The wall of identity: Resident Aliens at 25
In 1989, Stanley Hauerwas and William H. Willimon sparked a lively debate about church, ministry, and Christian identity with their book Resident Aliens: Life in the Christian Colony. Twenty-five years later, we asked several pastors and theologians to offer their perspective on the book and its impact. (Read all responses.)
I always appreciated the effect that Resident Aliens had on students. It gave them confidence to take the church seriously as the place in which and from which to imagine their lives and work in the world. This theological manifesto captured so much of the gestalt of Hauerwas and Willimon—their lighting quick wit, their relentless slashing of liberal Protestant sensibilities, their trenchant diagnosis of the identity crisis of mainline Christianity, and their inspired vision of the politics of God made manifest in the body of Jesus.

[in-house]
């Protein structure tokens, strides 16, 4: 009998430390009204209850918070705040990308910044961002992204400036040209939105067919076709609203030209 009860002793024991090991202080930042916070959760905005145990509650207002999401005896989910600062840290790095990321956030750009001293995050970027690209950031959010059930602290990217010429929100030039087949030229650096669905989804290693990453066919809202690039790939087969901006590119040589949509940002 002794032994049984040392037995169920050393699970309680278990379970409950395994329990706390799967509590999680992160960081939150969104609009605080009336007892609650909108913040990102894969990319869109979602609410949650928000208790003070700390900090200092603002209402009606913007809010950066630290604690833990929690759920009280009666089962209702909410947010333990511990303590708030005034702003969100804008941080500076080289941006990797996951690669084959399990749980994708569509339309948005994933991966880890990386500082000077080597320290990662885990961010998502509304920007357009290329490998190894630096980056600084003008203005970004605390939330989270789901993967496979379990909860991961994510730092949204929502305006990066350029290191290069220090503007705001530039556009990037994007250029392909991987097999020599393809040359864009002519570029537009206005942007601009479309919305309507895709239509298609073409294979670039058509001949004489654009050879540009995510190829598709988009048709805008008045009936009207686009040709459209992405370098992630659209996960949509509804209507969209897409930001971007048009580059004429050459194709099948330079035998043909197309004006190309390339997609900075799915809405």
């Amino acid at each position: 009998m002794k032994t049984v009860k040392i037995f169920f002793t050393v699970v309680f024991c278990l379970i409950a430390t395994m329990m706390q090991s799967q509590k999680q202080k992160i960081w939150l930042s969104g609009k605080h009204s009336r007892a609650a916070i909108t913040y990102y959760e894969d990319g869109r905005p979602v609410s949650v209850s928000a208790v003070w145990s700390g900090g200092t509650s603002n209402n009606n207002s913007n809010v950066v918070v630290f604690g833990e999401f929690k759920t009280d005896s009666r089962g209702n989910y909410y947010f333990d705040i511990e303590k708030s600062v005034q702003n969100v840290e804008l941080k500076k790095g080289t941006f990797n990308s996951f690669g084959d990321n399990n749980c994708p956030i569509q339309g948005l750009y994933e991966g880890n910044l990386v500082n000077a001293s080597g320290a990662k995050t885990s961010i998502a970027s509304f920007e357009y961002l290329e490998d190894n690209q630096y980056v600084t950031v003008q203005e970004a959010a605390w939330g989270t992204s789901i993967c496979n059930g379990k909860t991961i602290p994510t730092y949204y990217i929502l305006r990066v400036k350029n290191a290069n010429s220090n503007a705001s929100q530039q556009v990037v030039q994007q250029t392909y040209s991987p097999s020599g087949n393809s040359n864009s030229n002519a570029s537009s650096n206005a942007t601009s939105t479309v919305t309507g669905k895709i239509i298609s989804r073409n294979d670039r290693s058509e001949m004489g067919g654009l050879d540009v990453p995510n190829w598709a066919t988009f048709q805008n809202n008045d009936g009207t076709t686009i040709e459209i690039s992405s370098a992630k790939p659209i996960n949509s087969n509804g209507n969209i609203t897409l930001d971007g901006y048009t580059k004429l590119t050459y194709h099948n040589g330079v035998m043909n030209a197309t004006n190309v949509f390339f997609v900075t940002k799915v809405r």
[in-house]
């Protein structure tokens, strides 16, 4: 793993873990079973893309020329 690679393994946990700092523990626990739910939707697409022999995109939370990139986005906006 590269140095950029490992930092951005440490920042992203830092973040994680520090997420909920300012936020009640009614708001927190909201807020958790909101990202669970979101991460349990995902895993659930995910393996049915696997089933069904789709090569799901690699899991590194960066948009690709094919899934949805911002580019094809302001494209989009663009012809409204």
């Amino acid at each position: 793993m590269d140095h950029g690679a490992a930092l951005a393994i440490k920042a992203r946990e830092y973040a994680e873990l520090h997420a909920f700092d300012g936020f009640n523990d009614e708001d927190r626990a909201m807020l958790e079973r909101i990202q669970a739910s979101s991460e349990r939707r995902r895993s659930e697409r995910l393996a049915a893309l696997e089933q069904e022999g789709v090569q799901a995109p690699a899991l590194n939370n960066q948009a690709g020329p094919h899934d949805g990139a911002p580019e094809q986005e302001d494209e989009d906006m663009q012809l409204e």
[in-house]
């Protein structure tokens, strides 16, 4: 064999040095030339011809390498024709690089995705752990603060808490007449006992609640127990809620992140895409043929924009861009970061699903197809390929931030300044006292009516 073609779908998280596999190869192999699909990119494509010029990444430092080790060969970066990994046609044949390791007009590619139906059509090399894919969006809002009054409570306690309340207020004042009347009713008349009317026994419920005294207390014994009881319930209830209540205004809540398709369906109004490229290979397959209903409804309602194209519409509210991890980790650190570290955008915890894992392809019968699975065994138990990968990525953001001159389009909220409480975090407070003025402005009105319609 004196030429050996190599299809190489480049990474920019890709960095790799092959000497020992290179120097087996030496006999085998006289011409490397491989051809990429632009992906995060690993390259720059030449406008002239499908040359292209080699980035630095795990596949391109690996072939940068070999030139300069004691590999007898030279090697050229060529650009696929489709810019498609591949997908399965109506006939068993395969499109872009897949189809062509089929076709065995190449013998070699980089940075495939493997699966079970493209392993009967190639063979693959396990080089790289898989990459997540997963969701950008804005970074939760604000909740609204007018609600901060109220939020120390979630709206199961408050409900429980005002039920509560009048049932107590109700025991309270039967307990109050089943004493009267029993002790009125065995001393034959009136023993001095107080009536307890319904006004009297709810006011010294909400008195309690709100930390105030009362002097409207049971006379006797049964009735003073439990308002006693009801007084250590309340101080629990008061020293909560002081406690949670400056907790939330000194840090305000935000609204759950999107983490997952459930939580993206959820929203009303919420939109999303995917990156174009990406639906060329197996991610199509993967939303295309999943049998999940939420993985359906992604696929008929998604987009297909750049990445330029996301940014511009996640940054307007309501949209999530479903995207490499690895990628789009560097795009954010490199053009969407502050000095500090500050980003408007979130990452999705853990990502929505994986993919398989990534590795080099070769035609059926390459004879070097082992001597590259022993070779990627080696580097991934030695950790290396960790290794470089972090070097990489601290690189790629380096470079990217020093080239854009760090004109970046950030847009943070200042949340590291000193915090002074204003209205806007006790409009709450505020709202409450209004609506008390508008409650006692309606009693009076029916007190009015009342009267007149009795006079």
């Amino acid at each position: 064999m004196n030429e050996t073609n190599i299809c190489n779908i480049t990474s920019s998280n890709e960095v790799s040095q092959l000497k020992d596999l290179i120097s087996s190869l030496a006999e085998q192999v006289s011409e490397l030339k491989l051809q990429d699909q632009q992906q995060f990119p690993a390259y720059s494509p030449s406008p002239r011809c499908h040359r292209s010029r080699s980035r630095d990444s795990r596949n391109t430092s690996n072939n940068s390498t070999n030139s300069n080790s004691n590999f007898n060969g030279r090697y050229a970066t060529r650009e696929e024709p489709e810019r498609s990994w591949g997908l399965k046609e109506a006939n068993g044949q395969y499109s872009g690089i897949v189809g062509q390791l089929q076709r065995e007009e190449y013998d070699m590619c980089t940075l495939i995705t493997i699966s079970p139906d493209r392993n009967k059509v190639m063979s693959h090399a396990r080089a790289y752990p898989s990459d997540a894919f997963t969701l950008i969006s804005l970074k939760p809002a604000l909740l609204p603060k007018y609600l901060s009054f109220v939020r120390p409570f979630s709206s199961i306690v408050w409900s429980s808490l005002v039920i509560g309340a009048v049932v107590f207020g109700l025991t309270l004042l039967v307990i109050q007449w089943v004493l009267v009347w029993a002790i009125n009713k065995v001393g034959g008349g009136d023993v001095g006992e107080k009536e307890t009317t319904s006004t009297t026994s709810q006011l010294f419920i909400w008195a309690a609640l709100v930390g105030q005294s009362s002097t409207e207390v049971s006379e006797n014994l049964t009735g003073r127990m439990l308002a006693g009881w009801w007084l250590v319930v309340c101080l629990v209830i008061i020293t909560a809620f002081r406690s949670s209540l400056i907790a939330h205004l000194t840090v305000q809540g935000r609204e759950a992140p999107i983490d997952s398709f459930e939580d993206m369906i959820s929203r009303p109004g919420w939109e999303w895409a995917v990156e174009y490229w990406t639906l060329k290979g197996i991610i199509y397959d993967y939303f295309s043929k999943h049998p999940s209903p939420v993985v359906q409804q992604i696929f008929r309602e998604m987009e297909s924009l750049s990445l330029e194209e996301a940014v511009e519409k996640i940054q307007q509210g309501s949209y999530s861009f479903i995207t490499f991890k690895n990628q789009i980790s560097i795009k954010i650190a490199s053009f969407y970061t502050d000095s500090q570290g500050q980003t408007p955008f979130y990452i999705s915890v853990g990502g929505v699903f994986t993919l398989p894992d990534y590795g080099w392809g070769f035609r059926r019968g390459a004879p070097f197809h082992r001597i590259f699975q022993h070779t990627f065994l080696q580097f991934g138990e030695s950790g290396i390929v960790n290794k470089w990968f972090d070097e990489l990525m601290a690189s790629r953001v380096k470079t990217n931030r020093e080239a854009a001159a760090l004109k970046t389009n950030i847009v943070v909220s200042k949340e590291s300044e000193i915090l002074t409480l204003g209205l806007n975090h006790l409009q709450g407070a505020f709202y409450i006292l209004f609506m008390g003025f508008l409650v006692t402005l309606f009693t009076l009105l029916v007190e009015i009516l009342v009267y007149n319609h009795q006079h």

The book also captured the feel of the times at the tail end of the Reagan revolution, along with the retreat of progressive coalitions and politics and the rise of a new class of intellectuals who would come to be called neoconservatives. In fact, the book had the feel of the neocon texts that were emerging at that time. It paralleled their critique of liberalism, their diagnosis of a fading moralistic American identity, and their demand for a disciplined role for government.